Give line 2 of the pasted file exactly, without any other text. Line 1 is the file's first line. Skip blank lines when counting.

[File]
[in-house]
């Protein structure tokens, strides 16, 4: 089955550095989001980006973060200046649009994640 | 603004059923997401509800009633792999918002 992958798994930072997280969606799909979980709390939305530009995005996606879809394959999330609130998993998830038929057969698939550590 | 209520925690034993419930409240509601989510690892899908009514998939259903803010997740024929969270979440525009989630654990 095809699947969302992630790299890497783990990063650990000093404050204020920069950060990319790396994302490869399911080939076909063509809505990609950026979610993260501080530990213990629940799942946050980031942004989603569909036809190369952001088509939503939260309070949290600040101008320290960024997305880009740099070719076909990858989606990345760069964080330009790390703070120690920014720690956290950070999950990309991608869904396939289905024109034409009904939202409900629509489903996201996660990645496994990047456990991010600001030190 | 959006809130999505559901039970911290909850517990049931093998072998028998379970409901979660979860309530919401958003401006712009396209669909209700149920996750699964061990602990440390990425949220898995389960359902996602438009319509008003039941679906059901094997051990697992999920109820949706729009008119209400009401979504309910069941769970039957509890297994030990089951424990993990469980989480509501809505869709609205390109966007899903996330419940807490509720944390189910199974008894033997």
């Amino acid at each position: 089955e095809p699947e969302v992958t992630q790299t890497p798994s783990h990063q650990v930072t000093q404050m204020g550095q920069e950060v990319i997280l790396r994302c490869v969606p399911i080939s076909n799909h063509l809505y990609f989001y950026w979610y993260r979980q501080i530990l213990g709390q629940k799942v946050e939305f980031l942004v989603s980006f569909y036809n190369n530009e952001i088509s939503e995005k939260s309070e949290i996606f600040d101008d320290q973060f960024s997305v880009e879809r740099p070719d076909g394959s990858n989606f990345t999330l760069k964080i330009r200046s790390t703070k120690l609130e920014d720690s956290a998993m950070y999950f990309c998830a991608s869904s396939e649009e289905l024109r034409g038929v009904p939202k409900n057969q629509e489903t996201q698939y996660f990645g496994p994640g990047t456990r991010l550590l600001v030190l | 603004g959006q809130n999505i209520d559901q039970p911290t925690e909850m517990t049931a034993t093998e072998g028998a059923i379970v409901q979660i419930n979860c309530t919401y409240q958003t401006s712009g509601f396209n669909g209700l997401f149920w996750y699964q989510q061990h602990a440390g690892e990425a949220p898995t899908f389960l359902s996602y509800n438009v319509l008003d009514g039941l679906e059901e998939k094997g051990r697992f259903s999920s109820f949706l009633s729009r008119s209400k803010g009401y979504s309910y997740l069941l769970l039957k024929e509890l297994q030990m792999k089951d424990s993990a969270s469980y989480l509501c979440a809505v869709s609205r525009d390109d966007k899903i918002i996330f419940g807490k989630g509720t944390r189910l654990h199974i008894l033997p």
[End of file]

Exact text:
């Protein structure tokens, strides 16, 4: 089955550095989001980006973060200046649009994640 | 603004059923997401509800009633792999918002 992958798994930072997280969606799909979980709390939305530009995005996606879809394959999330609130998993998830038929057969698939550590 | 209520925690034993419930409240509601989510690892899908009514998939259903803010997740024929969270979440525009989630654990 095809699947969302992630790299890497783990990063650990000093404050204020920069950060990319790396994302490869399911080939076909063509809505990609950026979610993260501080530990213990629940799942946050980031942004989603569909036809190369952001088509939503939260309070949290600040101008320290960024997305880009740099070719076909990858989606990345760069964080330009790390703070120690920014720690956290950070999950990309991608869904396939289905024109034409009904939202409900629509489903996201996660990645496994990047456990991010600001030190 | 959006809130999505559901039970911290909850517990049931093998072998028998379970409901979660979860309530919401958003401006712009396209669909209700149920996750699964061990602990440390990425949220898995389960359902996602438009319509008003039941679906059901094997051990697992999920109820949706729009008119209400009401979504309910069941769970039957509890297994030990089951424990993990469980989480509501809505869709609205390109966007899903996330419940807490509720944390189910199974008894033997």